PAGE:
One morning in 1981, while I was living among the Pirahãs, near the mouth of the Maici River, in the center of the Amazonian rain forest, I was awakened by the sounds of people yelling and crying. I had been researching the Pirahã language and culture now for some four years, so I spoke the language reasonably well. The yells tore me from my pleasant liminal state between sleep and alertness. I rose, slipped on my gym shorts and flip-flops and ventured outside to see what was going on.
Some twenty Pirahã men, women, and children, their numbers growing by the second, were gesticulating and yelling, some crying in fear, at a spot on the bank across the river. I asked what they were pointing at. A man looked at me incredulously, demanding "Don't you see it? It is a kaoáíbogi ('fastmouth' – a jungle entity separate from humans but like them in many ways). I looked again. And again. I asked again. The response was "The fast-mouth is there right now!"
In the thirty-five years that have ensued since that tropical morning, I have come to realise the power of culture to affect our perceptions. As we develop cognitively and physically in a particular context, our apperceptions – physical and mental experiences that affect our development – also develop. Our senses, memories, values, knowledge structures, and social roles are shaped both by those apperceptions and by our conversations with those around us – people for the most part who share most of these shaping experiences and development with us.
Fantasy and reality then become the labels we attach to our experiences. For the Pirahãs nature provides clues to the presence of entities that are not quite like human beings. For many westerners, these entities, such as the kaoáíbogi, are fictions, akin to ghosts or vampires or fairies – nice stories, but unreal. But for others, coming from different apperceptional histories and varied cultures (knowledge structures, social roles, and values ranked in importance), there is no reason not to attribute reality to glimpses, interpretations, hallucinations, dreams, and so on.
Let's say that you wanted to prove to someone from a nonwestern culture who believes in fairies that in fact fairies do not exist. How would you do that? You might ask if they had ever seen one. They would answer yes. You might ask if they had ever touched one. They might say yes, based on something that touched them in the dark. You might ask if they could show you one. Well, the Pirahãs would say that they showed me one that morning.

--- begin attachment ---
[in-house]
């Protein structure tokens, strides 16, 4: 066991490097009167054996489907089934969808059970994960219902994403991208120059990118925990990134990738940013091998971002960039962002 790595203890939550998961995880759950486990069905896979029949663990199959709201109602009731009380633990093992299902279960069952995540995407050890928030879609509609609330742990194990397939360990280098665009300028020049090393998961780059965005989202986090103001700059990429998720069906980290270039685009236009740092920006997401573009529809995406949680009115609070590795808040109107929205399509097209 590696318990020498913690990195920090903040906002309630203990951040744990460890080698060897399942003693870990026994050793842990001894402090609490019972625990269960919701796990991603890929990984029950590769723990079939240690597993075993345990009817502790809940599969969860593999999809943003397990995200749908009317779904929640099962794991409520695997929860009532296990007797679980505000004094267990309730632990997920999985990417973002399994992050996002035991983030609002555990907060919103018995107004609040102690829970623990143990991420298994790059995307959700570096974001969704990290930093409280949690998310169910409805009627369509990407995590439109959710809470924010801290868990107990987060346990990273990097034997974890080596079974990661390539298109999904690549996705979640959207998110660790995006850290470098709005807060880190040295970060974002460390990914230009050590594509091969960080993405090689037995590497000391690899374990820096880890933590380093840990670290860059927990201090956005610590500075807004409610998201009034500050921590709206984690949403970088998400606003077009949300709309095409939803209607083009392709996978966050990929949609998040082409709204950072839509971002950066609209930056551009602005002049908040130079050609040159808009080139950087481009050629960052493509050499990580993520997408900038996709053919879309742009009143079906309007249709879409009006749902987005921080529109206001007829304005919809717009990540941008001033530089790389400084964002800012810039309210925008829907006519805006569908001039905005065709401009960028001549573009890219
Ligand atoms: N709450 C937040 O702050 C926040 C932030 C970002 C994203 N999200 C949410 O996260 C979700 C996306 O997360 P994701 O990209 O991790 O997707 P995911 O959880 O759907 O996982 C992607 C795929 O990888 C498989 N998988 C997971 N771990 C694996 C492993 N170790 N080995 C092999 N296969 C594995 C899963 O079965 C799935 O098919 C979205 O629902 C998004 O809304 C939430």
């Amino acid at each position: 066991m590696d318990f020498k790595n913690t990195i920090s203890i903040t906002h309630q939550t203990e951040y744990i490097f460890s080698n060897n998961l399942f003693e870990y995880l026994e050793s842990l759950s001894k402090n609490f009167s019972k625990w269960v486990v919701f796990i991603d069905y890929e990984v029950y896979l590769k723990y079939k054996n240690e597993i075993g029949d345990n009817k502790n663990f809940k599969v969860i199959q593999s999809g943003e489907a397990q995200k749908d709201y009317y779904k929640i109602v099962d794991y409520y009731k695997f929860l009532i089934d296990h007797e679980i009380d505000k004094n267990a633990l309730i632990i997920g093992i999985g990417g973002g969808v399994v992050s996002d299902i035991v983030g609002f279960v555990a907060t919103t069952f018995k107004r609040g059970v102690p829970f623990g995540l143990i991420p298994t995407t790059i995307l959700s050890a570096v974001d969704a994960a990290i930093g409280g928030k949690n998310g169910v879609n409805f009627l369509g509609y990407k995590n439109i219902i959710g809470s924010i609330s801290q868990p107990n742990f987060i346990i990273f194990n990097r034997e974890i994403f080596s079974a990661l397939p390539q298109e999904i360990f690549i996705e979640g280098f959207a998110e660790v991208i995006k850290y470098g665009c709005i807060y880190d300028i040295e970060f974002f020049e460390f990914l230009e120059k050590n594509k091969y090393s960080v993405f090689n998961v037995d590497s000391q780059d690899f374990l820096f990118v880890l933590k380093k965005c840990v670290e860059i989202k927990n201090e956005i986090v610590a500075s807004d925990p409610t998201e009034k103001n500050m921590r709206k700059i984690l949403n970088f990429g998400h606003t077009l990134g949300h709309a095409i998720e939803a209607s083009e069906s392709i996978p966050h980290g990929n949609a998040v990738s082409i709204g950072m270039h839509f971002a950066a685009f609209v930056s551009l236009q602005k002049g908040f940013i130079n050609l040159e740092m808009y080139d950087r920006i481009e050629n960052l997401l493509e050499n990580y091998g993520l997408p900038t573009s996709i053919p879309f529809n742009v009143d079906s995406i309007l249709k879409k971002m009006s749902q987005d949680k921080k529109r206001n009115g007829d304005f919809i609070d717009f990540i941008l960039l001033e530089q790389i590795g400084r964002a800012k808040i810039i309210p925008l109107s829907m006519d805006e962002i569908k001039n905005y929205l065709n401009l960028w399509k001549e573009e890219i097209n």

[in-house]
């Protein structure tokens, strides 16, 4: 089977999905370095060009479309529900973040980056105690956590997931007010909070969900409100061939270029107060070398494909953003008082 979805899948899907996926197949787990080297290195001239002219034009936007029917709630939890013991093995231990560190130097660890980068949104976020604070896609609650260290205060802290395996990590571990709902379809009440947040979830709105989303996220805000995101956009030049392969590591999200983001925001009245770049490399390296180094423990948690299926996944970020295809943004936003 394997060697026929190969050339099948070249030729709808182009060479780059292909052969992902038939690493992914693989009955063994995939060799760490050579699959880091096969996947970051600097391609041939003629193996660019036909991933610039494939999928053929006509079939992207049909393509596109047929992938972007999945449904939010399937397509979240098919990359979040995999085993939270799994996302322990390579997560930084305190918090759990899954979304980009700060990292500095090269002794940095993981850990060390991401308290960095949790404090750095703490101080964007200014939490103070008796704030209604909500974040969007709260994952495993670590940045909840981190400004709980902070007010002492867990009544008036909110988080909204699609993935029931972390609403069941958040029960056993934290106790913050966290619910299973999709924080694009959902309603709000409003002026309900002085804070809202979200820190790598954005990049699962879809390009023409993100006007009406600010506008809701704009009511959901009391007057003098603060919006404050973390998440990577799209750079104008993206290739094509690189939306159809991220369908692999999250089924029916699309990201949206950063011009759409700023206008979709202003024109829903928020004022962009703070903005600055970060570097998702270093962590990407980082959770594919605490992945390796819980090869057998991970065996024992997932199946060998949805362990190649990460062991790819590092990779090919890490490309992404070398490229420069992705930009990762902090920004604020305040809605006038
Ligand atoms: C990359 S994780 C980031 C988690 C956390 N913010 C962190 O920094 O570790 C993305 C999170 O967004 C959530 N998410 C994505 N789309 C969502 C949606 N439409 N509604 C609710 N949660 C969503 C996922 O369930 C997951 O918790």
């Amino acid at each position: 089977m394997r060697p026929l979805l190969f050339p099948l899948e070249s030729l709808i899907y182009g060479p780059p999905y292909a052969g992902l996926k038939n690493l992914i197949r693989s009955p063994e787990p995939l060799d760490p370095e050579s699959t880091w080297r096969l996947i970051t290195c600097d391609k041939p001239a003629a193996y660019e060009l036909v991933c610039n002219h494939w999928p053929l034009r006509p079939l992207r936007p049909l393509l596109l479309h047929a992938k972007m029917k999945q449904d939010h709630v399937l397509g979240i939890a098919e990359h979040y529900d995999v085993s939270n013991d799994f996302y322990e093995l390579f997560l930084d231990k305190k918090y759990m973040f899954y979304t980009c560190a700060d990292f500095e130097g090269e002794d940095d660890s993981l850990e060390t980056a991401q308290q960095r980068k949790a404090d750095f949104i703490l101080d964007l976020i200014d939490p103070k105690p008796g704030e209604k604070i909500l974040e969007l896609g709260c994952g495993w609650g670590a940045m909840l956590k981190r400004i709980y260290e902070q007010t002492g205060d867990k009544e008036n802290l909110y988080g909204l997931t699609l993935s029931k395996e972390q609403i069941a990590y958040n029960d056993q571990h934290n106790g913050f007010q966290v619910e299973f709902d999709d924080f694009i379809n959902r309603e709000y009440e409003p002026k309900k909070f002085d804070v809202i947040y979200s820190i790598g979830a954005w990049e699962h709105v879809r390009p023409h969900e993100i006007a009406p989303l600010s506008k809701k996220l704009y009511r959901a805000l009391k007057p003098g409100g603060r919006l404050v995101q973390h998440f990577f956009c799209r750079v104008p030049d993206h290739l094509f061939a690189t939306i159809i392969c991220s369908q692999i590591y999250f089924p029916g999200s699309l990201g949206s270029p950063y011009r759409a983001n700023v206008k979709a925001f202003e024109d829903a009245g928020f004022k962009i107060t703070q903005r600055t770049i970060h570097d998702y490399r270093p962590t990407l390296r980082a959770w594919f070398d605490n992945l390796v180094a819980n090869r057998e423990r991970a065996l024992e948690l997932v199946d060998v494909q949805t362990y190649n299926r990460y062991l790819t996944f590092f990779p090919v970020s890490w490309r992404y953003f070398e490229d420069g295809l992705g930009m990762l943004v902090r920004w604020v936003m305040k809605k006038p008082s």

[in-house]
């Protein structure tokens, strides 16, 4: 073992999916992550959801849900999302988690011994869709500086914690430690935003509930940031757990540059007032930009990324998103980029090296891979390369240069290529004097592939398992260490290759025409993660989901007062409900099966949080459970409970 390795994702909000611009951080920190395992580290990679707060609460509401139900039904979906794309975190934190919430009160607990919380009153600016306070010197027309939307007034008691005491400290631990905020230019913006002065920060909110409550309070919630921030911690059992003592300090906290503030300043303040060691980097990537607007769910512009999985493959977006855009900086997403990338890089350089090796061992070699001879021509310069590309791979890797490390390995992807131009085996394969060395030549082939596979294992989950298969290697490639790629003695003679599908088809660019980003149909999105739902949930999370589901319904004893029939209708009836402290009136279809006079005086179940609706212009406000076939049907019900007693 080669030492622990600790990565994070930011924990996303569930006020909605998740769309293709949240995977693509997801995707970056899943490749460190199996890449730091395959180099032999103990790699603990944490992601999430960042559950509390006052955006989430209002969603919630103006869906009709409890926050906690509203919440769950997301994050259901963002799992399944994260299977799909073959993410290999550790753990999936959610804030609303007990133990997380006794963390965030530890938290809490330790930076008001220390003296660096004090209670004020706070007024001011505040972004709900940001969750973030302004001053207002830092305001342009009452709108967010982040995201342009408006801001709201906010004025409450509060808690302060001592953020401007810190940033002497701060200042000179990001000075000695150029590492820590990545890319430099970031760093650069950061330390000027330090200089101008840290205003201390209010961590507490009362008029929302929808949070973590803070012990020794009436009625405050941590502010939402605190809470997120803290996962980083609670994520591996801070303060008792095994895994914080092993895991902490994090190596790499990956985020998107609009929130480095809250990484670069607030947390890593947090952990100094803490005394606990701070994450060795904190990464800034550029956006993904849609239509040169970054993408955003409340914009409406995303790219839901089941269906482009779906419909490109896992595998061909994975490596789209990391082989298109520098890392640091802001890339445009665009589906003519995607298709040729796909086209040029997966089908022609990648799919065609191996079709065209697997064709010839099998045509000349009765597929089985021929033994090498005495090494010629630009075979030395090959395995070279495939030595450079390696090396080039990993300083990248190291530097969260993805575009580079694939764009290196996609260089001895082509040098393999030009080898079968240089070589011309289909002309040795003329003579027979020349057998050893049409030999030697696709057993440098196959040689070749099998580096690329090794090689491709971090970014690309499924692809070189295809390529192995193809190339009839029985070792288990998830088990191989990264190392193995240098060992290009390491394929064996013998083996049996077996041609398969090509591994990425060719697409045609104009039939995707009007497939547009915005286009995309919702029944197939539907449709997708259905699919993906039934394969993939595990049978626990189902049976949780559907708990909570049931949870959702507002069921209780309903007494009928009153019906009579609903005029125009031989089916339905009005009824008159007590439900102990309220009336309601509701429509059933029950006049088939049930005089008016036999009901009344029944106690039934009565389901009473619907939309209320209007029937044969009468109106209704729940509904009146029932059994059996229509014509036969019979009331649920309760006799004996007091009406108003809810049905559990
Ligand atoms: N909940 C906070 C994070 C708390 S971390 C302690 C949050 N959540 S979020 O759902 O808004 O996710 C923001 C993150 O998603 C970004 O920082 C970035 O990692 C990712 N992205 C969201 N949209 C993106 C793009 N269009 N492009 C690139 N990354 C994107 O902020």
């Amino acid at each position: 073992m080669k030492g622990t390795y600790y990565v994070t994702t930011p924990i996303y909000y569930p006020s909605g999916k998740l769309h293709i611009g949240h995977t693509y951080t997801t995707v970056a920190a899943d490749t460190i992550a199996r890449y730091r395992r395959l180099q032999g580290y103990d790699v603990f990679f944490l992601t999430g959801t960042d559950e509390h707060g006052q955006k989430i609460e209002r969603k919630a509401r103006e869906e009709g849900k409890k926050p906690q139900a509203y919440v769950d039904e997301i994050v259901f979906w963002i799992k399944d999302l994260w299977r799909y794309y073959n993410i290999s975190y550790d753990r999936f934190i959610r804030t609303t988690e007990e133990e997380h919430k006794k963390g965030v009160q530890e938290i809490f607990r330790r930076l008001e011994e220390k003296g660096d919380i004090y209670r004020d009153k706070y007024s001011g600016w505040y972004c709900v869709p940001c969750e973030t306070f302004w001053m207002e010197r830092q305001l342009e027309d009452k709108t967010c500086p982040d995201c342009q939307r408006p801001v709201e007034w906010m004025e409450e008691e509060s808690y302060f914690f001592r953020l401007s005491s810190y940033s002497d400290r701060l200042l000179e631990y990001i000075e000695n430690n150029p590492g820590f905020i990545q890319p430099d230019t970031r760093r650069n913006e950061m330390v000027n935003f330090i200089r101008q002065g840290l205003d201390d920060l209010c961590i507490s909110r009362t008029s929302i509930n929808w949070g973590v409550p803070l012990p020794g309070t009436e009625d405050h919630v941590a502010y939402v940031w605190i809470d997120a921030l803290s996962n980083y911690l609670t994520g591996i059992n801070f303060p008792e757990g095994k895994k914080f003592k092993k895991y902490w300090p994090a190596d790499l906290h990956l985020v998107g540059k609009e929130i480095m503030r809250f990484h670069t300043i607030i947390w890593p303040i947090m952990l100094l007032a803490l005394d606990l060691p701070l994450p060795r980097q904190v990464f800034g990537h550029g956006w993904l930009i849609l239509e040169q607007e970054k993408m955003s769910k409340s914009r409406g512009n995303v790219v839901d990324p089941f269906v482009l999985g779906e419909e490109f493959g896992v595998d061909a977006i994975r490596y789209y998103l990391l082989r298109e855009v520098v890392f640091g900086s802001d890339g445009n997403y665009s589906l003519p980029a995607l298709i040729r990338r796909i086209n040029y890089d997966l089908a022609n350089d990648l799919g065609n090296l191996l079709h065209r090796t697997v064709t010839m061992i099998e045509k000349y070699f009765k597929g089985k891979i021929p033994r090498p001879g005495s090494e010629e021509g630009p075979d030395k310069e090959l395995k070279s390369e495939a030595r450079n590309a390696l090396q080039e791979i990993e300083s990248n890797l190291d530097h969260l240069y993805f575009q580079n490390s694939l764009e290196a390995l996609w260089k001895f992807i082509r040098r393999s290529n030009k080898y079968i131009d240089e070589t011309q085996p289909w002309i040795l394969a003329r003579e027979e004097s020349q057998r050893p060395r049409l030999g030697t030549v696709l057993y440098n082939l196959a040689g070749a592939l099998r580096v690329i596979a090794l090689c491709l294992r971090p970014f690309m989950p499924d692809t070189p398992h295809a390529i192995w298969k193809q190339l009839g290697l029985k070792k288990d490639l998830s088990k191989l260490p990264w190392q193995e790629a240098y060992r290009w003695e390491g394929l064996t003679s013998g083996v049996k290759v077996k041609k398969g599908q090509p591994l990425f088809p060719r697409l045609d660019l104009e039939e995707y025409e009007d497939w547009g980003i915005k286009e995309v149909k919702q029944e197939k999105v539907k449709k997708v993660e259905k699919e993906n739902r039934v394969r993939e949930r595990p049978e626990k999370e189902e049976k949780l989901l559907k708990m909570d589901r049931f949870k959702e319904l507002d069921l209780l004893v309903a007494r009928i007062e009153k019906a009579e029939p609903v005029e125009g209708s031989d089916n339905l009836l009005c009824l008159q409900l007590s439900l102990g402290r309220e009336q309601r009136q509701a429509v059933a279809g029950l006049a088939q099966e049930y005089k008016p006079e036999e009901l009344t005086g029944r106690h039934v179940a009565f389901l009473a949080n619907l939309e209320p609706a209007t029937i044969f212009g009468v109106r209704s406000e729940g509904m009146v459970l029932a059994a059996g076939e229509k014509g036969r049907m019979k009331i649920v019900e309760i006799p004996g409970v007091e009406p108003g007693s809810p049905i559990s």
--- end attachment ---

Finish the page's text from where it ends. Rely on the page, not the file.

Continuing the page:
Culture and dark matter of the mind are responsible for the interpretation of our perceptions. Dark matter is any knowledge we have of how to do things or about things (factual knowledge and procedural knowledge) that is unspoken in normal circumstances, such as why we like certain foods, or how to ride a bike, or why we may think it is offensive to chew food with our mouths open, etc. Some of it cannot be spoken, such as how to write a novel very well, as opposed to just how to write a novel. We acquire this dark matter by talking and living in society.
Culture on the other hand is a network of abstractions – our various social roles, knowledge structures, and our values. Culture working with dark matter defines our expectations, our reality, and our fantasies. For example, Pirahã classify their environment along the following lines:
They allow for the existence of bloodless creatures, human-like entities that lack blood and have distinct characteristics. But this is not fantasy to them.
Likewise there are many religions whose line dividing fantasy from reality is unlike the lines of scientists and others. Was that man healed by that priest's prayer? To some, it is clear that prayer has power. To others the power is only psychological. Reality and fantasy is a psycho-cultural dichotomy. The dichotomy itself will appear as reality to some and fantasy to others.
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